Nursing Student Class Projects (Formerly MSN)

Academic Term

Summer 2020

Document Type


Course Number

NURS 6810

Course Name

Advanced Pathophysiology for the Advanced Practice Nurse

Professor’s Name

Dr. John Chovan & Dr. Sue Butz


Pulmonary arterial hypertension, diagnosis, pathophysiology, classification of pulmonary arterial hypertension

Subject Categories

Critical Care Nursing | Medicine and Health Sciences | Nursing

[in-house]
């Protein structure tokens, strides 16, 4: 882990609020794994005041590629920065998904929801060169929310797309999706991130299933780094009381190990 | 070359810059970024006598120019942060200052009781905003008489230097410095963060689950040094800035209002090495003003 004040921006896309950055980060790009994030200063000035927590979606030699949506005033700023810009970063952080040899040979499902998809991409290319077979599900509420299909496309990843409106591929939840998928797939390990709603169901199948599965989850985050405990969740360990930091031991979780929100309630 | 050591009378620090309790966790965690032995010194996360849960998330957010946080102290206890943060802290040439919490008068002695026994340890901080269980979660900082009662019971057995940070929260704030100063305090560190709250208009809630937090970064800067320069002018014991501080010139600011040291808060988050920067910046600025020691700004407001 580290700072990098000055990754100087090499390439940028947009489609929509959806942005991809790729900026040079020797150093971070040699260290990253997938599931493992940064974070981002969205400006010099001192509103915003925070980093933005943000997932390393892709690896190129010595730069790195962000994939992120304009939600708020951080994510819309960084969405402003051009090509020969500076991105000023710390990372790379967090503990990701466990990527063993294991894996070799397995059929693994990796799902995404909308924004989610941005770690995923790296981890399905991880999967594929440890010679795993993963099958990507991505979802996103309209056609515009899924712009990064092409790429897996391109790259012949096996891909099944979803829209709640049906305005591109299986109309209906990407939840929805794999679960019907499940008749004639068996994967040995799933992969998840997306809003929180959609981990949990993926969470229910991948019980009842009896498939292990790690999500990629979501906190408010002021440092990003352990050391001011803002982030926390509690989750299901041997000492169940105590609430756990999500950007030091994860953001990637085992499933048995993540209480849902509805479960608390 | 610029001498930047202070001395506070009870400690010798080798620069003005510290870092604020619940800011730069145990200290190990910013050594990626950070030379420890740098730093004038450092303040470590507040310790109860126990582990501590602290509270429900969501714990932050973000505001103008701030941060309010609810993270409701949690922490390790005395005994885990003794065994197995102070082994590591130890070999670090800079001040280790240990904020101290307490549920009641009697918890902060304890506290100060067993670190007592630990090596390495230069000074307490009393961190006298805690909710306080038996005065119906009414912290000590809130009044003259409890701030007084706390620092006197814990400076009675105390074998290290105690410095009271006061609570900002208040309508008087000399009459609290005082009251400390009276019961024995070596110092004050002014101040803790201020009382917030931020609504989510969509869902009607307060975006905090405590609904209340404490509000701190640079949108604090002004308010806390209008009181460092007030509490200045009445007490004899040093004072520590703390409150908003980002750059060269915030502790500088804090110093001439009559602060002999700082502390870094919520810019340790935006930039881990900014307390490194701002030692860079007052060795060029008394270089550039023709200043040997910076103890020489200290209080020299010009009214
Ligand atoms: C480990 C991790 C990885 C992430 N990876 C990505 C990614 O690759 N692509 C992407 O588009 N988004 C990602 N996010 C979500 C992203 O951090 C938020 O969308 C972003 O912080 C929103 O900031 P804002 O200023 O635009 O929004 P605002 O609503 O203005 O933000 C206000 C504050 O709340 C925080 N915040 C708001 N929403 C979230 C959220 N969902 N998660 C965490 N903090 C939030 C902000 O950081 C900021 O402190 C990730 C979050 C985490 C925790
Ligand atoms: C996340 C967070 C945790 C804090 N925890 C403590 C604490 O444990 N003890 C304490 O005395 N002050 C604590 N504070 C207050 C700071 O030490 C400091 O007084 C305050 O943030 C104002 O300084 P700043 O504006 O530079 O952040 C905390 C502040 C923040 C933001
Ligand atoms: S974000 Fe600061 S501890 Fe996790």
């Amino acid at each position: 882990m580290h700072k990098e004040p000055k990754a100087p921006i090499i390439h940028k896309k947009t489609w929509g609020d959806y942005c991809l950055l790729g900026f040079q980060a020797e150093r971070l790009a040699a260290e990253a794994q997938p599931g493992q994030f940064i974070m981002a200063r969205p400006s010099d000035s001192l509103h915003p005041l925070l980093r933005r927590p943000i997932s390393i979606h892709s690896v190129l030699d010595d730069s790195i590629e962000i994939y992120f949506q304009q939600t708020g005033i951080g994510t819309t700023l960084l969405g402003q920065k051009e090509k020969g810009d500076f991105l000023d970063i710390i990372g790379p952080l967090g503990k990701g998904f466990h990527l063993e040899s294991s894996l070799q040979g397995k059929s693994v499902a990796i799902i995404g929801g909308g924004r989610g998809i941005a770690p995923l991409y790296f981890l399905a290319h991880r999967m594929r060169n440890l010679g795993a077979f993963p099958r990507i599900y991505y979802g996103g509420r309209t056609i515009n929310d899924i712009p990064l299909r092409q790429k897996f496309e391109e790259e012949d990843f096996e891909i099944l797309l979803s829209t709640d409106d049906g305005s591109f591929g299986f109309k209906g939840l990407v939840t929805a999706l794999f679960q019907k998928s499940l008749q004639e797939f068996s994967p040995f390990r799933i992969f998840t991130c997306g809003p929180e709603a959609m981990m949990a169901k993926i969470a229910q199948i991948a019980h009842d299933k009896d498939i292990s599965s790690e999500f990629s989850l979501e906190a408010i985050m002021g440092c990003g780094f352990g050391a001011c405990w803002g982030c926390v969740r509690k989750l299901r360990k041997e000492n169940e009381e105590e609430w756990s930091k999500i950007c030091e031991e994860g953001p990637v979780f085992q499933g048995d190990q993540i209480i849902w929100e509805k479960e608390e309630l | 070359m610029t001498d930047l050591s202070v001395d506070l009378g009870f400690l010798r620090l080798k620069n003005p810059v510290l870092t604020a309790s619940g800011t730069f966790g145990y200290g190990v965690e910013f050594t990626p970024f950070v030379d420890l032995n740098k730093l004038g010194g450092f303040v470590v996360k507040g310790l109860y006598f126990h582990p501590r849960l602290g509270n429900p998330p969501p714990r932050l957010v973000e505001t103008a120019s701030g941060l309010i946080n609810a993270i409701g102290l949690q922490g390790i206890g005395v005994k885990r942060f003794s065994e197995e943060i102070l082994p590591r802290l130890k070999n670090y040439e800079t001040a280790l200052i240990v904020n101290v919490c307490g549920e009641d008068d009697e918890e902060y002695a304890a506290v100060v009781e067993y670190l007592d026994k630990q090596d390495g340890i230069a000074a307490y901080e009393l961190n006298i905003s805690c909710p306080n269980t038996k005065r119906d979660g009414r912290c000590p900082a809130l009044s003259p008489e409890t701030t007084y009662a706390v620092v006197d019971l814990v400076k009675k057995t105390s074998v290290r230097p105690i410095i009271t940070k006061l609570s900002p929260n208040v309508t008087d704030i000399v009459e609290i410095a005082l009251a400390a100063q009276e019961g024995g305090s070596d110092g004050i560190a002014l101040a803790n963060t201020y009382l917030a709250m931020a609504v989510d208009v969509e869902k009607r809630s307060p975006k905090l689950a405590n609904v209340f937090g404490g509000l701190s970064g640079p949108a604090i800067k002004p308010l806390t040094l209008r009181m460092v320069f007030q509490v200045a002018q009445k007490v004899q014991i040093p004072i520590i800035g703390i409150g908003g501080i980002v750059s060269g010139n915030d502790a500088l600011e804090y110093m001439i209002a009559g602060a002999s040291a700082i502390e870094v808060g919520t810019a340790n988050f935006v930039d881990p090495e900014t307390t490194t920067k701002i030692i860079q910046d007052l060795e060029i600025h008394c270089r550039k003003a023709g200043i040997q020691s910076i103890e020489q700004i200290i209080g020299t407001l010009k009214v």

Pulmonary arterial hypertension (PAH), is diagnosed as persistently elevated pressures in the pulmonary arteries. It is a severe disease that requires early diagnosis and treatment as it can be life-threatening if not treated promptly and adequately. The initial presenting signs and symptoms such as lethargy, malaise, and exercise intolerance can be vague, making it difficult to diagnose. Also, doctors at centers that specialize in treating PAH are the only ones who can properly diagnose the condition and initiate disease-targeted therapy. There are different types of PAH; the World Health Organization (WHO) recognizes 5 groups of pulmonary hypertension (PH), and they are (1) PAH, (2) PA due to left heart disease, (3) PH due to lung disease, or hypoxia, (4) chronic thromboembolic PAH, and (5) PH with unclear multi-factorial means. Also, the WHO recognizes 4 functional classes of PH. Functional Class I is considered to be the mildest form of the disease, and class IV is the most severe. The condition is complex and leads to right heart failure, causing a more complicated clinical syndrome that affects multiple organs, including the heart, liver, brain, and kidney.



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